Will artificial intelligence ever really be able to be human?Read More
Technology is constantly evolving to better help travel agents and consumers. One of the latest areas of research by travel firms exploring new technologies is the chatbot and artificial intelligence (AI) phenomena. Facebook is building chatbots into Messenger and Microsoft is investing in CaaS (Conversation as a Service) platform development including bringing chatbots into Skype. The question is, how will chatbots affect travel agents and consumers?
The idea, in theory less than practice, is that you can use AI to effectively respond to customers through chatbots, conversational utilities that can carry on a “conversation” with the customer, answer questions - or as is being experimented with in Amazon’s Echo device - to actually order travel services like plane tickets and hotel bookings. While the advancement of these services are certainly worthwhile to supplement services available to customers (always provide customers whatever way to interact and book that they so choose) by no means are these tools a replacement or augmentation of the authentic travel agent experience.
The top seven reasons why qualified travel advisors should not be afraid of losing their job to a chatbot:
- Chatbots can't distinguish between "cheap" and "value"
- Chatbots can "listen" to the client, but they do not "understand" the client
- Chatbots are not proactive, but rather entirely reactive to input
- Chatbots lack the same empathy that is a core differentiator of the agent (e.g. chatbots never traveled to the U.S. Virgin Islands on a cruise ship)
- Complex travel has interdependent characteristics requiring tactic and experiential knowledge (e.g. if the client’s flight gets in late, they probably are not going to want to scuba dive at night)
- Travel agents can anticipate intentions and expectations without the client expressly stating them
- Travel agents take responsibility, whereas chatbots are binary and inculpable
There's a great Executive Summary from Accenture called "Technology Vision 2016" that addresses the fact that over 20% of the global economy is now digital, and that number is expected to increase to 25% in the next several years. Yet, despite all the commercial value of digital, it remains as important as ever to preserve the role of real people in the digital economy. Humans are not going to be replaced with technology, but rather technology should be leveraged and augmented to create better processes, businesses and standards of living.
"Winners in the digital age do much more than tick off a
checklist of technology capabilities. They know their success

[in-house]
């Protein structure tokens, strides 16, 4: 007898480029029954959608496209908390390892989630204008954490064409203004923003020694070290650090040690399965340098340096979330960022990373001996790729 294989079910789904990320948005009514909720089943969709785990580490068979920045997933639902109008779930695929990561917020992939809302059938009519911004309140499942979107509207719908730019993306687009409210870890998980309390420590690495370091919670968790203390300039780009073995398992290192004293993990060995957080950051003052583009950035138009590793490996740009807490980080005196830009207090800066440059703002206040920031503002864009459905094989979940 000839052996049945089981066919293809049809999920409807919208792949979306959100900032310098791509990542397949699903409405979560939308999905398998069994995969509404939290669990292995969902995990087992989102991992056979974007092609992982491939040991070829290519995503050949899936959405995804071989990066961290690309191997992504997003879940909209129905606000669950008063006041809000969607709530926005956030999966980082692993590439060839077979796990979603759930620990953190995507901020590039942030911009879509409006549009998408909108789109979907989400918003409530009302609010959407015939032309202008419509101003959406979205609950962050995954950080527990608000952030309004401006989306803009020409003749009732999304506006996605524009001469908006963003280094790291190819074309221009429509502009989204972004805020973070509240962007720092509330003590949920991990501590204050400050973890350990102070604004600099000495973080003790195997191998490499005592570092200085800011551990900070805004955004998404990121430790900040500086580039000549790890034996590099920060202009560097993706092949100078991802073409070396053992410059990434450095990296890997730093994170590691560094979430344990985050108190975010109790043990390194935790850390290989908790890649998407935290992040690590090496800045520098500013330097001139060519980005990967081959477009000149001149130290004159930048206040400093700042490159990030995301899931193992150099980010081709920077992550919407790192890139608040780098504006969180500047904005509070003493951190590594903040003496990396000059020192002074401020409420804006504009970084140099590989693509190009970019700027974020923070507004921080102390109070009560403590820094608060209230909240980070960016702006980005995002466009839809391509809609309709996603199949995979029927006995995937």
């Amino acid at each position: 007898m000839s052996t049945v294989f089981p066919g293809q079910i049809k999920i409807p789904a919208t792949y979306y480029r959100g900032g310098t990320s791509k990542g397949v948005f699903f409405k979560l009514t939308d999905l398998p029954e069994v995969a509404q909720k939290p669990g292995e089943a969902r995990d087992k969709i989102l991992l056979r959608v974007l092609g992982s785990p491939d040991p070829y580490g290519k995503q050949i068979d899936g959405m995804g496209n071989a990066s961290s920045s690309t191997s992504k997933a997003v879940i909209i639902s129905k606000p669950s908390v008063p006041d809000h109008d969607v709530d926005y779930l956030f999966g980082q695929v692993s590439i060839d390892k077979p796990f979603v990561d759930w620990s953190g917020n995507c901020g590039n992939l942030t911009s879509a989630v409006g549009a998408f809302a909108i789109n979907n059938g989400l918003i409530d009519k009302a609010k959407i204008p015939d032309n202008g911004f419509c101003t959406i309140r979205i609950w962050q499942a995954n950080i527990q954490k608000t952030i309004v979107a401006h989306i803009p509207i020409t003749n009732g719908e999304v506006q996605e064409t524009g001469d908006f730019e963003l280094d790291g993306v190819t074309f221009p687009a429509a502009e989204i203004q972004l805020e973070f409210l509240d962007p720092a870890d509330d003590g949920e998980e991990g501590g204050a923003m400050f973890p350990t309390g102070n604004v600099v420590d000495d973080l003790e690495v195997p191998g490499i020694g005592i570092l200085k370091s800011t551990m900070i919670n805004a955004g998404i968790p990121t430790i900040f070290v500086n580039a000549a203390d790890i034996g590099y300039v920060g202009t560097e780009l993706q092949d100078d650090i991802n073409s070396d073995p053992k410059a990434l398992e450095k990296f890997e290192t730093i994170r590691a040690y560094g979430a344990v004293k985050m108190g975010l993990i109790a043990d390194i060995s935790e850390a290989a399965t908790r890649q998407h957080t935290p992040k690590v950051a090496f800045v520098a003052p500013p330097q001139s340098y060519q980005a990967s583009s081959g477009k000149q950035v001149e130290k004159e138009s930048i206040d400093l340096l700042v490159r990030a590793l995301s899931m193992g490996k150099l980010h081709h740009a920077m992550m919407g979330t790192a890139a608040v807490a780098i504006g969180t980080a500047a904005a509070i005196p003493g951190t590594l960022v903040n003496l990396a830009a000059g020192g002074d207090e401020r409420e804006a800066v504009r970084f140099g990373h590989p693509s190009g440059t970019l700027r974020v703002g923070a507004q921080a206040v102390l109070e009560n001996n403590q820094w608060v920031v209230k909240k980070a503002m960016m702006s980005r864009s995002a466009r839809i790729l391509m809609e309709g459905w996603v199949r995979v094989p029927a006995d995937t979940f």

hinges on people. The ability to understand changing customer
needs and behaviors is, of course, vital. But the real deciding
factor in the era of intelligence will be a company’s ability
to evolve its corporate culture to not only take advantage of
emerging technologies, but also, critically, embrace the new
business strategies that those technologies drive."
Here at Engage we talk with many customers about maintaining a healthy balance between technology and humans. There has been a rush to marketing automation, artificial intelligence, and other digital technologies with the object of creating efficiency and cost-savings, but often at the expense of personnel implications? On the other side of the table is humanization, manual work, and cognitive work. Big data, automation, and humans can all play vital rolls, but to find that perfect symbiosis requires accepting some very non-digital beliefs in the ongoing qualities people bring to the table, like creativity, tacit and experiential knowledge, and emotions like compassion and empathy. People matter.
Some years prior to co-founding Engage I was involved in the self-service and transactional kiosk industry. If you've done self-checkout at the grocery store, or self-checkin at a hotel, you've used kiosk technology. For many years people thought (and some worried) that kiosk would replace humans in travel, hospitality, retail and many other places. I mean, why would we want to pay a human $35,000 per year to do what a machine could do for $8,000 a year, right? And, kiosks work 24x7 and very rarely call in sick.
Well, it turns out that in some scenarios people love to self-service checkout. Still, in other situations other people don't. If you have ten items at the grocery store, you may prefer to help yourself and get out quick. But if you have a whole cart, it would be great to have a human help you scan your items and maybe (if you're lucky) someone to get your purchases into bags.
The point is, there are situations where automation exclusively makes sense, and others that are richer with human injected into the process. You don't need humans to buy a book or new pillow cases at Amazon, right? But think about all the situations where humans could and do matter: medical advice, high-cost purchases, consultative questions, etc. People still buy from people they like and trust and I've yet to see a technology with personality and personal selling skills, not to mentions shared HUMAN experiences that helps us relate conversationally.
So, as you embark on the next phase of your digital strategy, I challenge you to put your technology, big data and automation investments on one side of the scale, and your human beings on the other side of the scale, and try to find a healthy balance. As you look at the products and service you offer the marketplace, consider how you can wrap them with a human layer to drive better value and experiences to your customers. You won't go wrong with'people first' digital strategy.
Note: you can download the Accenture document here.